Define Points Of Engagement

June 18, 2007

Last year I clipped a Stuart Elliott article from The New York Times that, in a way,
Dan Belmont
I never stopped reading. The story quoted two top retail execs: Wal-Mart CMO Stephen Quinn and Cammie Dunaway, CMO of Yahoo! Here, respectively, is what they said:

"Today, the customer is in charge, and whoever is best at putting the customer in charge makes all the money." And: "Allow consumers to help you shape the brand experience. . . . Content is no longer something you push out. Content is an invitation to engage."

And there it was—that word. Engagement. By now, we've all heard it bandied about quite a bit. And here were two more high-ranking company officials trying to get their arms around it. It's funny; we definitely know what engagement isn't; it's not just getting a customer's attention. No, engagement is something on another level entirely. According to the Advertising Research Foundation in New York, engagement is what all marketing should strive to create.

Important stuff, that. So why can it often feel like nobody's really nailed it yet? What is engagement, really? At some point, every marketer will have to answer this question in a way that he or she can understand and practice. For my part, I think I've done it, but only by exploring "engagement" for myself. Here's what I've come up with.

According to Webster's, "engagement" involves "choosing to involve oneself in something." It means "to participate in" or "to commit oneself to something." So let's use these abbreviated definitions in the context of "engaging the customer." Engagement, then, must be about active involvement between customers and your brand.

So far so good. But how are you supposed to get customers "involved" with your brand? How can you really get them to participate?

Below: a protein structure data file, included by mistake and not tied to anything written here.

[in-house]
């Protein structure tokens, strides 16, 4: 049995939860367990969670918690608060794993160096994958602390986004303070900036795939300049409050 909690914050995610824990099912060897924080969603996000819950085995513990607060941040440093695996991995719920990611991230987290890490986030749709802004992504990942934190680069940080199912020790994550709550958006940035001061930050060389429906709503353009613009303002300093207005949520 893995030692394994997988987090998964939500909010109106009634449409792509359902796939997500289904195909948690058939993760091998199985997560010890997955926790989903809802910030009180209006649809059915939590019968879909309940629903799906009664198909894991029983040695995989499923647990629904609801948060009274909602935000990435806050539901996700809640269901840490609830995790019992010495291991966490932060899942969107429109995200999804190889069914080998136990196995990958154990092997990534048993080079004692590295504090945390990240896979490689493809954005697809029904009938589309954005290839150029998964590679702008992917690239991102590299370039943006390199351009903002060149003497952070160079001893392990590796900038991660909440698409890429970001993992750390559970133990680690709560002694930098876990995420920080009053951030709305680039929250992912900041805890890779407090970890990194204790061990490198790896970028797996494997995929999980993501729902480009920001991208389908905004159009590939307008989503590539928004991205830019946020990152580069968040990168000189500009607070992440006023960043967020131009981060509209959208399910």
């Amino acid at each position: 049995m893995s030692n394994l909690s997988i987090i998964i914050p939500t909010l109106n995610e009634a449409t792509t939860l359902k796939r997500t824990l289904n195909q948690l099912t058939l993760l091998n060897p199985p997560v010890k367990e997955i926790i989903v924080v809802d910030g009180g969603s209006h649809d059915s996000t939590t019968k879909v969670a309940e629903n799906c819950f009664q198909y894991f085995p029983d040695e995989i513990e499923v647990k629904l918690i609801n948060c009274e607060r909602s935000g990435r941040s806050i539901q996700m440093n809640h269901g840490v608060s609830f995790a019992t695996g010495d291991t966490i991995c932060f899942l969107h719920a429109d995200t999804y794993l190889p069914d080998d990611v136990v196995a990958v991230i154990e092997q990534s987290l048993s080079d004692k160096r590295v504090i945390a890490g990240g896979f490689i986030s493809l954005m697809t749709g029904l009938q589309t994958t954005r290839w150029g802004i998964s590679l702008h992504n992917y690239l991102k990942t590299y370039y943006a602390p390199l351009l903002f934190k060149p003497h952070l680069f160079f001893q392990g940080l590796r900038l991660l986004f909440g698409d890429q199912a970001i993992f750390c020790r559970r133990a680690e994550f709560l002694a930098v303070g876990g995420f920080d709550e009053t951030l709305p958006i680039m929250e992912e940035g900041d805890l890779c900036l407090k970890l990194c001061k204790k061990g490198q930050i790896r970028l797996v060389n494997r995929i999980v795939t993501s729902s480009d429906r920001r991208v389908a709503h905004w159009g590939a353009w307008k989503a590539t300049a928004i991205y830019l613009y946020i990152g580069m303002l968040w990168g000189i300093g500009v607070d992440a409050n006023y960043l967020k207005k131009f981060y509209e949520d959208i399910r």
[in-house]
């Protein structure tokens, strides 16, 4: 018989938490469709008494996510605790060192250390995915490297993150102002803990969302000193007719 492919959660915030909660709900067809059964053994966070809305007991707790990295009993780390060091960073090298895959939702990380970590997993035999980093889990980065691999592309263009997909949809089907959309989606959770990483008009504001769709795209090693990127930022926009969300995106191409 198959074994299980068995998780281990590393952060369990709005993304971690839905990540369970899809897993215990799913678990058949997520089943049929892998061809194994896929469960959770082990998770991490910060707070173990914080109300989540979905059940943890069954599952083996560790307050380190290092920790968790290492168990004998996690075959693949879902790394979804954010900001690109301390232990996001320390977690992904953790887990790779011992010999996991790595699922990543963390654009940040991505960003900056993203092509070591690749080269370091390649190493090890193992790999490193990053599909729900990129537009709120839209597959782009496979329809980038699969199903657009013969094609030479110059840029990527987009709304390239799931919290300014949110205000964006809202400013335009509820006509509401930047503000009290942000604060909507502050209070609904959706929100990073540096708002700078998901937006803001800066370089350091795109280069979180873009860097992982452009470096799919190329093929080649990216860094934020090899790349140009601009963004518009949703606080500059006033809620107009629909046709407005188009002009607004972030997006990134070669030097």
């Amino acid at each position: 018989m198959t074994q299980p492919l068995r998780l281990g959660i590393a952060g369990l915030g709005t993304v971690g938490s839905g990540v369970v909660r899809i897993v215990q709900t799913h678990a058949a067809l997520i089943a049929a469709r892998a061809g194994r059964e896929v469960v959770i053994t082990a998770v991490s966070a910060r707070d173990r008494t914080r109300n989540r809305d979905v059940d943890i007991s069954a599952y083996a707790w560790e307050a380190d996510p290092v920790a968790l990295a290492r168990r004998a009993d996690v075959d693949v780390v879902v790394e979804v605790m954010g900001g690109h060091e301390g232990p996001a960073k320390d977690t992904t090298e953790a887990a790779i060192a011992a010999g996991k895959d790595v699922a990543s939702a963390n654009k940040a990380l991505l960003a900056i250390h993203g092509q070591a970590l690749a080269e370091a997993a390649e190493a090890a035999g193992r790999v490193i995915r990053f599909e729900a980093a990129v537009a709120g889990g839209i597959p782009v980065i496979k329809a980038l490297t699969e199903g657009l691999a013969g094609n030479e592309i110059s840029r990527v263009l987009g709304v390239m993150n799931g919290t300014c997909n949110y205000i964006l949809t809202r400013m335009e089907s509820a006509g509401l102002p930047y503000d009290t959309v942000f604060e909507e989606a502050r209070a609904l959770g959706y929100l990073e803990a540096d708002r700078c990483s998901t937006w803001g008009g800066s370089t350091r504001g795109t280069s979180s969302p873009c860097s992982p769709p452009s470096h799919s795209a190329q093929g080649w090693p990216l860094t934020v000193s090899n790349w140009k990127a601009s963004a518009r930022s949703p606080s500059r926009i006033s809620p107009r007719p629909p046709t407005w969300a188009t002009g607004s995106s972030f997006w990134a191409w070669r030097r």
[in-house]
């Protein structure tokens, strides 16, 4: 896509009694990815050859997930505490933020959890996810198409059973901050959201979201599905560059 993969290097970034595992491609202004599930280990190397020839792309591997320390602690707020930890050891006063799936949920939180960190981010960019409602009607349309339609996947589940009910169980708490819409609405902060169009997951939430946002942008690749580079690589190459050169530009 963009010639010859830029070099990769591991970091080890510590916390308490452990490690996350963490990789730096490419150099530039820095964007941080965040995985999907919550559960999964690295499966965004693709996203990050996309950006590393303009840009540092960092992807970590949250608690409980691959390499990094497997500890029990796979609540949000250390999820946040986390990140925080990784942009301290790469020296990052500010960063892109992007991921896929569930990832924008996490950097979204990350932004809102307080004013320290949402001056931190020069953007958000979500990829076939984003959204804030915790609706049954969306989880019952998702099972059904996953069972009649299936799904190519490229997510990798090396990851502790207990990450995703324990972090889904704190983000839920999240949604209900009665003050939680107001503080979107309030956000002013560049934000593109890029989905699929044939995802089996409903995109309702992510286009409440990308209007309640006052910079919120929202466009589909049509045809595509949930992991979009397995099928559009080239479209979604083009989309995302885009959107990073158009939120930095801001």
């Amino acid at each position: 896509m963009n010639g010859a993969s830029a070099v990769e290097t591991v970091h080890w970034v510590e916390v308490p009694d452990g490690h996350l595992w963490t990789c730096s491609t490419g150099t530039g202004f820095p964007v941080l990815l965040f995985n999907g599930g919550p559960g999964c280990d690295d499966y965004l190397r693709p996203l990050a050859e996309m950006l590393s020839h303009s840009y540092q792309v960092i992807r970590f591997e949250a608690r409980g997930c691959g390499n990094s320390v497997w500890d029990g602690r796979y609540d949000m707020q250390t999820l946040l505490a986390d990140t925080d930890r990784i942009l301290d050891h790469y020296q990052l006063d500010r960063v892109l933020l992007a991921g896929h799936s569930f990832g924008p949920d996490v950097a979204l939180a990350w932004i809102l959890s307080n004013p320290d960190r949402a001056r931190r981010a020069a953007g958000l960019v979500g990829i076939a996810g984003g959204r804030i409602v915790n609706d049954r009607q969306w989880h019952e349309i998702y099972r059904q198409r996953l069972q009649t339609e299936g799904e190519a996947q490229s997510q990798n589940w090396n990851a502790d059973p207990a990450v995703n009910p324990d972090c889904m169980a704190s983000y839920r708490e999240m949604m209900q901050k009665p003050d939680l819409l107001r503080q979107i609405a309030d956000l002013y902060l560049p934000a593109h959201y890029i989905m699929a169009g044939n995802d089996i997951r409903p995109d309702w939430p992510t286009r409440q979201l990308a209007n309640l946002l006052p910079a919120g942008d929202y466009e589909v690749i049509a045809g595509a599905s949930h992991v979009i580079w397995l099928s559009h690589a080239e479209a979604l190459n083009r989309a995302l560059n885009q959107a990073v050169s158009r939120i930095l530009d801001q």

Actually, it takes three things to do it:

content, experience, and dialogue.

As consumers and people, we're naturally interested in content that's relevant to us; things that affect our lives, the world in which we live and what we like to do. Leveraging content that resonates with consumers and their ideas is how we get engaged in a brand's message. Next, ask how you can make your brand part of the consumer's experience with this content or this message. How can you create a unique experience that will build upon this model that the brand and the consumer have co-created? And finally, give people a way to interact. Your message must talk with them, not at them.

Look at some of the most inventive marketing initiatives of late, and you will see all three forces—content, experience and dialogue—at work.

Here's an example: Nike partnered with Google during last year's World Cup to create Joga Bonito, an "online self-governing community." It focused on one topic—soccer—and it did so in 14 languages. The content was both authentic and useful, but most important, the Nike brand was not intrusive. According to Nike's vp for global brand management, "Our job is to . . . make sure we stay in their world, stay connected, stay relevant, and, more importantly, we allow them to do what they want. It's their world, their lives. We give them the tools."

That's a much different brand-building philosophy than we've seen in the past. That's engagement.

We've only got one problem: We still haven't really defined engagement, not in a short and easy sentence, anyway. But should we? Perhaps a concept as complex as engagement can't be confined by a neat little sentence. It can, however, be examined and understood. Consider the Nike scenario and others and you'll see certain marketing concepts appear again and again. Ponder them in the aggregate, string them together and the notion of engagement becomes clearer still: Involvement, participation, connection, experience, co-creation, community, sharing, interaction, authenticity, customization, relevance.

None of these things are new to us as marketers. But they remind us that marketing is more than simply delivering messages to passive receivers. Our consumers are people with lives and interests that lie beyond our products and services. To persuade them, we must try to engage them, no matter how we choose to define it.

Dan Belmont is CMO at The Marketing Arm in

Dallas. He can be reached at (214) 259-3200 or



Copyright © 2008 Davie Brown Entertainment

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